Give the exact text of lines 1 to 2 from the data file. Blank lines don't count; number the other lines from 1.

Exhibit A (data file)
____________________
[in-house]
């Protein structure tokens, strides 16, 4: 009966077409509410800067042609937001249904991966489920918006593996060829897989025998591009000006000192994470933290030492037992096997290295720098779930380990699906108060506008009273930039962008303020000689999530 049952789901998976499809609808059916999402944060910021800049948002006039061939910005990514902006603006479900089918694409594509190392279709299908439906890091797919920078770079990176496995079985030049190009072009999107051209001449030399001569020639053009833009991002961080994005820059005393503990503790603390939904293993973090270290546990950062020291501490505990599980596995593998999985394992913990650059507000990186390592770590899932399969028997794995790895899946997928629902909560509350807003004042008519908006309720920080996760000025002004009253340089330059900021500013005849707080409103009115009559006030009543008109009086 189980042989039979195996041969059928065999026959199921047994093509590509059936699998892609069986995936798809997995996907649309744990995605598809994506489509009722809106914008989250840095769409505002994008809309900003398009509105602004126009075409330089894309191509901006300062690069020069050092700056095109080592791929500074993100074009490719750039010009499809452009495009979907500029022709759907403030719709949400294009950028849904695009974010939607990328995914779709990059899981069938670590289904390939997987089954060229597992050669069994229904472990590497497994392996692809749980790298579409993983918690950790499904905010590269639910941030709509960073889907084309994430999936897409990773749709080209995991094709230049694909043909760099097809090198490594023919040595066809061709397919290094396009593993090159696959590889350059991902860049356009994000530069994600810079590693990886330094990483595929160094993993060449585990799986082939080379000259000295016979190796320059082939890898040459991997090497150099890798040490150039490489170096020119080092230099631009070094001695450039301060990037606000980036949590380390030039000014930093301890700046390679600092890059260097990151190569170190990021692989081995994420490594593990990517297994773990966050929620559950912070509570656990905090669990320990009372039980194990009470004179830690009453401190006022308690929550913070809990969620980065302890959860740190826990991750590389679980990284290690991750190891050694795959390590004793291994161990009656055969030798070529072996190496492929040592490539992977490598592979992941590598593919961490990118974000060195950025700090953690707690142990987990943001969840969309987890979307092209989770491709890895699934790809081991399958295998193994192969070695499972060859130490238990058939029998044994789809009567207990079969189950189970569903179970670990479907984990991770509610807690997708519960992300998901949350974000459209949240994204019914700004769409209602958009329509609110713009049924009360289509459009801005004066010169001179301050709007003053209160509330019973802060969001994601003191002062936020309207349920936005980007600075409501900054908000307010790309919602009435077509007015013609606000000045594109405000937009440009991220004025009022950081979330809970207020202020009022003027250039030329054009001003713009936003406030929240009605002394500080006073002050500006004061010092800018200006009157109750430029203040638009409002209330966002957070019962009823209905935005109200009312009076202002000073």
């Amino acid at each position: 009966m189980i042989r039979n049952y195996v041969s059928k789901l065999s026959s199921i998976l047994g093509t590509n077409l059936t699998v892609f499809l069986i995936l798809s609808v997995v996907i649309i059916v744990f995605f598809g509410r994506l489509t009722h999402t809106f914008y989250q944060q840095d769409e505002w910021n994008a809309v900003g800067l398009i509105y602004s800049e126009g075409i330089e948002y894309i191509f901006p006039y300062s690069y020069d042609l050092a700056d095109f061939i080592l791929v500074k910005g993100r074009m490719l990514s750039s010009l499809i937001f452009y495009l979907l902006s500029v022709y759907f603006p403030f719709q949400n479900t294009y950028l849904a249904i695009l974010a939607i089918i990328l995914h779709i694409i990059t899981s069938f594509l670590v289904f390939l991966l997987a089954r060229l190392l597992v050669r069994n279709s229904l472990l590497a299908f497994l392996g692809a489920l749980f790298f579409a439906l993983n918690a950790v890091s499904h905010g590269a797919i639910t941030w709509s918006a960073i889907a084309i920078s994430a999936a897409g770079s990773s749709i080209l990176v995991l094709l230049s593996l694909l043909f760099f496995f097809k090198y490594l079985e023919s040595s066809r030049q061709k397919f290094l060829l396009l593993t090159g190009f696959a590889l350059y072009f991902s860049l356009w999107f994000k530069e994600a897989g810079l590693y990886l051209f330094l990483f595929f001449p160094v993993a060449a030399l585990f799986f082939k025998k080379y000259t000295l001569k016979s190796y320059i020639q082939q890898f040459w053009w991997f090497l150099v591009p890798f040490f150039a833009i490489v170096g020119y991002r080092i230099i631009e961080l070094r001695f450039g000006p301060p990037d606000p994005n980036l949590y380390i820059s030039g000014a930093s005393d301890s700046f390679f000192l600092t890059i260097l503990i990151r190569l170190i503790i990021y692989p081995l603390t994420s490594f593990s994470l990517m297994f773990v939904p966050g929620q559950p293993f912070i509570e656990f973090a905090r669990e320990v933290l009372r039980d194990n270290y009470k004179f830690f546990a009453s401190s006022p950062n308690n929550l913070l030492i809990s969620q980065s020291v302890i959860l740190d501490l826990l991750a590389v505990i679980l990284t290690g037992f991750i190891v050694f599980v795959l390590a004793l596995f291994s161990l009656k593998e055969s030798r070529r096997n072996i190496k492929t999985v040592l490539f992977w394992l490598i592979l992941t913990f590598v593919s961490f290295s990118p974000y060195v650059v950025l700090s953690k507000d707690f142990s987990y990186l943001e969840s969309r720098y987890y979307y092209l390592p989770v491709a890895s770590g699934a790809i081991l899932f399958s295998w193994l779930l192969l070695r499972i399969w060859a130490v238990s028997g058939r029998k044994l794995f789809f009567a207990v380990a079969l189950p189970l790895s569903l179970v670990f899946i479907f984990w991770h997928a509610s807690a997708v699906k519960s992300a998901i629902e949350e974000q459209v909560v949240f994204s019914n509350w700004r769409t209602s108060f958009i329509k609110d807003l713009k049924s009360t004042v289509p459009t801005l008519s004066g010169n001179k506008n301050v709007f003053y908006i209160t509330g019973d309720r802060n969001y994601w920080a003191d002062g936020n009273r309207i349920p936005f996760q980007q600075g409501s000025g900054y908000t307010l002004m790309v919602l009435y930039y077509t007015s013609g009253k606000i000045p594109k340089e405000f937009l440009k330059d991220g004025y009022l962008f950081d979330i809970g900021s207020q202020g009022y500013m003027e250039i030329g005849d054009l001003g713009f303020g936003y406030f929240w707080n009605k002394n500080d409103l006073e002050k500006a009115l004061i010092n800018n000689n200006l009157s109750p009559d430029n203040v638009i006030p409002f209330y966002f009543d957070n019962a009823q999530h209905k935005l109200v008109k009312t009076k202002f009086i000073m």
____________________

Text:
[in-house]
């Protein structure tokens, strides 16, 4: 009966077409509410800067042609937001249904991966489920918006593996060829897989025998591009000006000192994470933290030492037992096997290295720098779930380990699906108060506008009273930039962008303020000689999530 049952789901998976499809609808059916999402944060910021800049948002006039061939910005990514902006603006479900089918694409594509190392279709299908439906890091797919920078770079990176496995079985030049190009072009999107051209001449030399001569020639053009833009991002961080994005820059005393503990503790603390939904293993973090270290546990950062020291501490505990599980596995593998999985394992913990650059507000990186390592770590899932399969028997794995790895899946997928629902909560509350807003004042008519908006309720920080996760000025002004009253340089330059900021500013005849707080409103009115009559006030009543008109009086 189980042989039979195996041969059928065999026959199921047994093509590509059936699998892609069986995936798809997995996907649309744990995605598809994506489509009722809106914008989250840095769409505002994008809309900003398009509105602004126009075409330089894309191509901006300062690069020069050092700056095109080592791929500074993100074009490719750039010009499809452009495009979907500029022709759907403030719709949400294009950028849904695009974010939607990328995914779709990059899981069938670590289904390939997987089954060229597992050669069994229904472990590497497994392996692809749980790298579409993983918690950790499904905010590269639910941030709509960073889907084309994430999936897409990773749709080209995991094709230049694909043909760099097809090198490594023919040595066809061709397919290094396009593993090159696959590889350059991902860049356009994000530069994600810079590693990886330094990483595929160094993993060449585990799986082939080379000259000295016979190796320059082939890898040459991997090497150099890798040490150039490489170096020119080092230099631009070094001695450039301060990037606000980036949590380390030039000014930093301890700046390679600092890059260097990151190569170190990021692989081995994420490594593990990517297994773990966050929620559950912070509570656990905090669990320990009372039980194990009470004179830690009453401190006022308690929550913070809990969620980065302890959860740190826990991750590389679980990284290690991750190891050694795959390590004793291994161990009656055969030798070529072996190496492929040592490539992977490598592979992941590598593919961490990118974000060195950025700090953690707690142990987990943001969840969309987890979307092209989770491709890895699934790809081991399958295998193994192969070695499972060859130490238990058939029998044994789809009567207990079969189950189970569903179970670990479907984990991770509610807690997708519960992300998901949350974000459209949240994204019914700004769409209602958009329509609110713009049924009360289509459009801005004066010169001179301050709007003053209160509330019973802060969001994601003191002062936020309207349920936005980007600075409501900054908000307010790309919602009435077509007015013609606000000045594109405000937009440009991220004025009022950081979330809970207020202020009022003027250039030329054009001003713009936003406030929240009605002394500080006073002050500006004061010092800018200006009157109750430029203040638009409002209330966002957070019962009823209905935005109200009312009076202002000073």